They are mature and have a good work ethic
Maturity offers many positive aspects at work. Senior employees are aware of the work quality they should deliver. They’re less entitled and clearly understand how the corporate world functions.
So, you don’t have to chase them to submit their tasks as they respect deadlines. They’re smart, work hard, know how to prioritise and manage their time well. Older employees would be good role models for the younger ones.
They’re good at solving problems
With their maturity, calmness and experience in tackling issues, hiring older employees could help solve your workplace problems — be it difficult business decisions or internal conflict.
They could be cost-effective
Some younger employees have a casual approach to completing their tasks. Usually with the “as-long-as-it-gets-done” mindset. Senior employees tend to work on the job right away once being assigned to them.
They don’t procrastinate often, show up to the office on time and are less likely to apply for leave. Furthermore, they could pass on their knowledge and experience to younger employees.
Adapting to new technology would be challenging for them
Most people who get used to working with the same software or systems for a long time may struggle to adapt to new ones. Unlike young workers, older employees need more time to learn and get familiar with new technology.
They may find it uncomfortable as well as they have no choice but to comply. In such cases, their manager should discuss how they feel about the new technology, guide them and find the solution together.
Advise young managers to respect older employees
Older employees tend to command respect from others, especially from youngsters. Sometimes, senior workers may have a younger manager, which could make them doubt if the person is suitable to be their boss (in terms of skills and experience).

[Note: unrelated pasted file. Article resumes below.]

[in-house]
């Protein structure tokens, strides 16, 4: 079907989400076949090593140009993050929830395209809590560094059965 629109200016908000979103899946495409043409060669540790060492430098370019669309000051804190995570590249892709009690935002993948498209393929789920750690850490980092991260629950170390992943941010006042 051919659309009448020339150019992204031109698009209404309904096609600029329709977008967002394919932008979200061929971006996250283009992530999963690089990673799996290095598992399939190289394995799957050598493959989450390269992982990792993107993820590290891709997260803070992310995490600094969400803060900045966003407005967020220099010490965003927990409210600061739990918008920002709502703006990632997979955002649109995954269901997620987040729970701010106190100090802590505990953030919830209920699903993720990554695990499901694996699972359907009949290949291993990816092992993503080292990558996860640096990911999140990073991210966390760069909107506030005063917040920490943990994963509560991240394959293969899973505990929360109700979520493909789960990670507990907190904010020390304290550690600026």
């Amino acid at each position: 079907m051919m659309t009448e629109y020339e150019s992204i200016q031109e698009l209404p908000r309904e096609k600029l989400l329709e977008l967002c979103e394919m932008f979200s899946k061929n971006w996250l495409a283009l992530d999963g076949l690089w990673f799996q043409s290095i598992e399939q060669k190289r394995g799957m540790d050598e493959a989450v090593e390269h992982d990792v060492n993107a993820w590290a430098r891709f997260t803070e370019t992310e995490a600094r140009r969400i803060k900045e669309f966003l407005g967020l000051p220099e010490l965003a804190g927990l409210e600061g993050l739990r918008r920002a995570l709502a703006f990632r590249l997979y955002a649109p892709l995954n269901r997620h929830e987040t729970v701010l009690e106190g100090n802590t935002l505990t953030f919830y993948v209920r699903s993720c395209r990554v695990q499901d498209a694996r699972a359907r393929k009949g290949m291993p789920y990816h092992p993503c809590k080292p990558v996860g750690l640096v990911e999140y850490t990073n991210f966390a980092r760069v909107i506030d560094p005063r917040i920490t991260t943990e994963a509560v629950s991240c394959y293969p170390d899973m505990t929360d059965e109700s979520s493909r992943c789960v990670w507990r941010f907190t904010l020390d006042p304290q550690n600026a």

The situation may get even tenser if older employees aren’t following the instructions given by the manager. To prevent this issue, it’s essential to advise managers on how they talk, instruct and discuss with older employees. They must be careful with their tone of voice not to be demanding or condescending.
Here are some tips for young managers to get along with their senior employees:
- Respect them and get to know them personally
- Admit that they have more experience than you and you’ll be asking for their feedback
- Involve them in the decision-making process
- Encourage them to pursue career growth
- Be open-minded
These are some things to consider when hiring older employees. Of course, there are pros and cons to it. But, when it comes to hiring, recruiters should hire people based on their ability and qualifications rather than focusing on age. At the end of the day, it’s the quality of the candidate that matters.
Dennis Zink, a Certified Value Builder and SCORE mentor stated, “The optimal workplace uses workers of varying ages, working productively together and maximising their skill sets.”
Senior workers will be a great addition to your workforce and organisation.